Waiver and Release of Claims for Physical Injury During Fitness Training
The modern health or fitness club is a place where a person can attain physical health and fitness. It is also a place where a person can get hurt. for this reason, most, if not all, health clubs require patrons to assume the risk of physical injury associated with body building and aerobic conditioning.
As we shall explain, here the waiver and release of liability operates as an effective written assumption of the risk which bars recovery.
To achieve that result, the release must " 'be clear, unambiguous and explicit in expressing the intent of the parties.' " ( Id., at p. 755, quoting Madison v. Superior Court (1988) 203 Cal. App. 3d 589, 597-598 250 Cal. Rptr. 299).
Waiver and release forms are to be strictly construed against the defendant. Such a form is simply a written assumption of a known risk, i.e., a risk reasonably anticipated by the plaintiff. ( Leon v. Family Fitness Center (# 107), Inc. (1998) 61 Cal. App. 4th 1227, 1234 71 Cal. Rptr. 2d 923).
To be operative, the defendant's negligence which results in the plaintiff's injury must be reasonably related to the object or purpose for which the release is given. ( Id., at p. 1235; Paralift, Inc. v. Superior Court, supra, 23 Cal. App. 4th at p. 757; Madison v. Superior Court, supra, 203 Cal. App. 3d at p. 601).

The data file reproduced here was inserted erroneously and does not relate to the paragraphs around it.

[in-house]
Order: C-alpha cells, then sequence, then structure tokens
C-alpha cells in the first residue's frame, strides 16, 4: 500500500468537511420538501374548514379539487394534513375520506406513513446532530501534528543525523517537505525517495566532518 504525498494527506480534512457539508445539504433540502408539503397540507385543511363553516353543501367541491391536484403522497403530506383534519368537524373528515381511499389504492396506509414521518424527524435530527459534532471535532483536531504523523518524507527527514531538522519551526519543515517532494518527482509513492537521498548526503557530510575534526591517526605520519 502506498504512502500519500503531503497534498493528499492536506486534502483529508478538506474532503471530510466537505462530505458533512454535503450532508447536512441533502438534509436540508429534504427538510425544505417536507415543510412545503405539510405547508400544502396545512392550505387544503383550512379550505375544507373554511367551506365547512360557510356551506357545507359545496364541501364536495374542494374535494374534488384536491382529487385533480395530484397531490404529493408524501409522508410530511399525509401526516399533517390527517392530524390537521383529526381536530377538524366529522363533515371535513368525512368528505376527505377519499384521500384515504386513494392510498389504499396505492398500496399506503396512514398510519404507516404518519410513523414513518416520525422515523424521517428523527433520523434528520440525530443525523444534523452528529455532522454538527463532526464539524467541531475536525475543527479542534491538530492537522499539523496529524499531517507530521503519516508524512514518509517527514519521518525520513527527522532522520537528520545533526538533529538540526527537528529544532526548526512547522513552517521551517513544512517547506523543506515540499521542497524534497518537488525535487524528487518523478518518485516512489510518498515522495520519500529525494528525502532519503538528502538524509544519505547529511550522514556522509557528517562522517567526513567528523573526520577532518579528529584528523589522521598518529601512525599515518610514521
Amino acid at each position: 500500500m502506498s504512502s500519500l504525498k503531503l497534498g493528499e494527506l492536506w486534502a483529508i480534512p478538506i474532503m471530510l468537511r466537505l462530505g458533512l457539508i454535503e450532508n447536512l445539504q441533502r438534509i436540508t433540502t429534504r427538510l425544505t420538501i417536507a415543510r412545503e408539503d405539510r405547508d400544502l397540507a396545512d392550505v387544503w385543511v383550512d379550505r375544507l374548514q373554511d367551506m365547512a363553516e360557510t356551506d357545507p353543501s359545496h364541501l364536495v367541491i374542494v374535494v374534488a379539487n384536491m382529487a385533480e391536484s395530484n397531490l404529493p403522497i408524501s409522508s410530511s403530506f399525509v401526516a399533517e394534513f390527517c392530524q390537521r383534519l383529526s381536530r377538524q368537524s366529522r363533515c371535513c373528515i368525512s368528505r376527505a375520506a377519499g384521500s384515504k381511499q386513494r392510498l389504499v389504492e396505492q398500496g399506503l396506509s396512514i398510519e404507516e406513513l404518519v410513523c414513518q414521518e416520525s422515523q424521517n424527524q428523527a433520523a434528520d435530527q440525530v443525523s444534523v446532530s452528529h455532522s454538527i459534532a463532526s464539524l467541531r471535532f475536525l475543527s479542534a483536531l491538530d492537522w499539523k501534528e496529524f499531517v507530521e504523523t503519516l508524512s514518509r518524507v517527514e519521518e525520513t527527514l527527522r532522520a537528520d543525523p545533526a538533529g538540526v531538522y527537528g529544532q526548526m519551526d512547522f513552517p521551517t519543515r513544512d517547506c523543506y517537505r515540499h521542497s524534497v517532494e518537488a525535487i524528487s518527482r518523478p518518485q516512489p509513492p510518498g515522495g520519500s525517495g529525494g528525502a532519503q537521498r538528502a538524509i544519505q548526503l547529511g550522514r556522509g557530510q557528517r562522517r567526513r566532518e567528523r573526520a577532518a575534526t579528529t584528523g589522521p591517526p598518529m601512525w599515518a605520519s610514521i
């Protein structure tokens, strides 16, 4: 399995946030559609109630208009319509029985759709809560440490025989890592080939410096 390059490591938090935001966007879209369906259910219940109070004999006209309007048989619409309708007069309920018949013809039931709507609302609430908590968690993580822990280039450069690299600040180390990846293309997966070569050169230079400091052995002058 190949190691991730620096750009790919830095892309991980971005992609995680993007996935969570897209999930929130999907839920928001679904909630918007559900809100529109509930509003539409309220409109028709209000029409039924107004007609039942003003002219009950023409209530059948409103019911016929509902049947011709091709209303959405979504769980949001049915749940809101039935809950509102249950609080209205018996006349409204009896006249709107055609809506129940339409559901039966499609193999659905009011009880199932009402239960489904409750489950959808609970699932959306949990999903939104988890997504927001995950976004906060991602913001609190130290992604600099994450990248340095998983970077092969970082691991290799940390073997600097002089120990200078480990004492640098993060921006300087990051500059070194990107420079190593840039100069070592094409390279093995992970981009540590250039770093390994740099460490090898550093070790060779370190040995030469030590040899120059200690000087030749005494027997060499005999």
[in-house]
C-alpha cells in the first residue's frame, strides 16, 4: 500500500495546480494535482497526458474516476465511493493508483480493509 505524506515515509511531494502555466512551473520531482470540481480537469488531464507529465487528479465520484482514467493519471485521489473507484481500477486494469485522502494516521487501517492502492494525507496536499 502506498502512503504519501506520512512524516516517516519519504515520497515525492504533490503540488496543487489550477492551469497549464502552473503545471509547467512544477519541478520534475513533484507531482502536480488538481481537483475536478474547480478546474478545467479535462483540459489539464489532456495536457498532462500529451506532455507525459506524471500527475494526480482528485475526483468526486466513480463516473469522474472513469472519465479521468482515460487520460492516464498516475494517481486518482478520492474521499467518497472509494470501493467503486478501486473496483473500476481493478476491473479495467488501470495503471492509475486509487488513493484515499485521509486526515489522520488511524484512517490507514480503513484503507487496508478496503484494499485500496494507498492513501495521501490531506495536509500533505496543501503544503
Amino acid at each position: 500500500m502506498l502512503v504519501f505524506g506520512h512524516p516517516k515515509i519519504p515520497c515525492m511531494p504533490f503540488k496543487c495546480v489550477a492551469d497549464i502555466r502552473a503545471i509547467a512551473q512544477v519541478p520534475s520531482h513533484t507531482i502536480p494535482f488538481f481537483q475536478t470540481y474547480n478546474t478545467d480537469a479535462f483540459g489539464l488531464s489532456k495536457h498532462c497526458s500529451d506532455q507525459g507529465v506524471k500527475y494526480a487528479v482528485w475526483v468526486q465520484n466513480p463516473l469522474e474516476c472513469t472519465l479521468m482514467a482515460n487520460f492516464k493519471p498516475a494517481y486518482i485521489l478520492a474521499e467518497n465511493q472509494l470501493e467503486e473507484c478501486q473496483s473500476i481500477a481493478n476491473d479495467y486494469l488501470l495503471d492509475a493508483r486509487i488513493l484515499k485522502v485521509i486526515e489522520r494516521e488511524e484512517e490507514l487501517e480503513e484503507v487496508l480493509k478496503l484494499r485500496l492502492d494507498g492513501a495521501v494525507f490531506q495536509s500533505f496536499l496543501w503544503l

For example, in the health or fitness club context, the Leon court held that the plaintiff did not assume the risk that he would be injured by a collapsing sauna bench even though he:
assumed the risk of injury while exercising ( id., at p. 1235)
waived claims ". . . of any kind whatsoever . . . resulting from or related to Member's use of the facilities . . . ." ( Id., at p. 1231; cf. YMCA of Metropolitan Los Angeles v. Superior Court (1997) 55 Cal. App. 4th 22 63 Cal. Rptr. 2d 612).
California courts have consistently held that, "although exculpatory clauses affecting the public interest are invalid citation, exculpatory agreements in the recreational sports context do not implicate the public interest." ( Allan v. Snow Summit, Inc. (1996) 51 Cal. App. 4th 1358, 1373 59 Cal. Rptr. 2d 813; see also Randas v. YMCA of Metropolitan Los Angeles (1993) 17 Cal. App. 4th 158, 161-162 21 Cal. Rptr. 2d 245).